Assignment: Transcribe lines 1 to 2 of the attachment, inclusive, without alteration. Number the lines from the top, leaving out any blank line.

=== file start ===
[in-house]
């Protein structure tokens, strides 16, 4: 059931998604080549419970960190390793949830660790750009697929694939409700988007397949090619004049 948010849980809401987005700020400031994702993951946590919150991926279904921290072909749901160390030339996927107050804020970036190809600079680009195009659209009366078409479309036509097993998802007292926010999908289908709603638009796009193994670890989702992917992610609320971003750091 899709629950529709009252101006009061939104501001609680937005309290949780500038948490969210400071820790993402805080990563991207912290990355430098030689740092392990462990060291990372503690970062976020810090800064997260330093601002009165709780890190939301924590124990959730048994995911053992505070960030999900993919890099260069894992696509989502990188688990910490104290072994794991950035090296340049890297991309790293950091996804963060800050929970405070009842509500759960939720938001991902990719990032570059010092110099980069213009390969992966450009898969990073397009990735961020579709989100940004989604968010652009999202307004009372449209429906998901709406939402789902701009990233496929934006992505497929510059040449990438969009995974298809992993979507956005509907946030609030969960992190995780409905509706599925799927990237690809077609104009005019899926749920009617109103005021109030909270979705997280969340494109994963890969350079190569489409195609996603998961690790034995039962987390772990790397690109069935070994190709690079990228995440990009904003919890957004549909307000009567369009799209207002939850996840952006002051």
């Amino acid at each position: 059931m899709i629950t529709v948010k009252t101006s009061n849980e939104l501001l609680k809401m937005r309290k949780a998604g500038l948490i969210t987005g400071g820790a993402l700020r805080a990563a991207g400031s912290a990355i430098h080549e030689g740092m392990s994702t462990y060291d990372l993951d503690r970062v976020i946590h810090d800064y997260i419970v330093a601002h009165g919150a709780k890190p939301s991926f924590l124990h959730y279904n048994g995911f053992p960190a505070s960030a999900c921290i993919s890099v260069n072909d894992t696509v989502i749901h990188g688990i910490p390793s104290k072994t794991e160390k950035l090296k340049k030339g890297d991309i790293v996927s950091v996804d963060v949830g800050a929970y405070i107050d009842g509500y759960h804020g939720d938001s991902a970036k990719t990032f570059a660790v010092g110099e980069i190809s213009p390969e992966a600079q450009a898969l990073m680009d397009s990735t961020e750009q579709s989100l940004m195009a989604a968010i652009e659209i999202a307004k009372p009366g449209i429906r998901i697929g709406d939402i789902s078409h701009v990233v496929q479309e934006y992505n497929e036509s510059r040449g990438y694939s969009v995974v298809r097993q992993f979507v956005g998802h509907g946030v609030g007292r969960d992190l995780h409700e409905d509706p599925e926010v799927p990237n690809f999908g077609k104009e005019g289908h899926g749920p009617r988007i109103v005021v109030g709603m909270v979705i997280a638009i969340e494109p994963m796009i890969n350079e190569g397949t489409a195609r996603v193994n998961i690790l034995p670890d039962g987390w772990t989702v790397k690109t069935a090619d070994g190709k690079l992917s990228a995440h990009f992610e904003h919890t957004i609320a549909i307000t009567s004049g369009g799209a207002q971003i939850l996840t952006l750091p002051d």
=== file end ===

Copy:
[in-house]
């Protein structure tokens, strides 16, 4: 059931998604080549419970960190390793949830660790750009697929694939409700988007397949090619004049 948010849980809401987005700020400031994702993951946590919150991926279904921290072909749901160390030339996927107050804020970036190809600079680009195009659209009366078409479309036509097993998802007292926010999908289908709603638009796009193994670890989702992917992610609320971003750091 899709629950529709009252101006009061939104501001609680937005309290949780500038948490969210400071820790993402805080990563991207912290990355430098030689740092392990462990060291990372503690970062976020810090800064997260330093601002009165709780890190939301924590124990959730048994995911053992505070960030999900993919890099260069894992696509989502990188688990910490104290072994794991950035090296340049890297991309790293950091996804963060800050929970405070009842509500759960939720938001991902990719990032570059010092110099980069213009390969992966450009898969990073397009990735961020579709989100940004989604968010652009999202307004009372449209429906998901709406939402789902701009990233496929934006992505497929510059040449990438969009995974298809992993979507956005509907946030609030969960992190995780409905509706599925799927990237690809077609104009005019899926749920009617109103005021109030909270979705997280969340494109994963890969350079190569489409195609996603998961690790034995039962987390772990790397690109069935070994190709690079990228995440990009904003919890957004549909307000009567369009799209207002939850996840952006002051």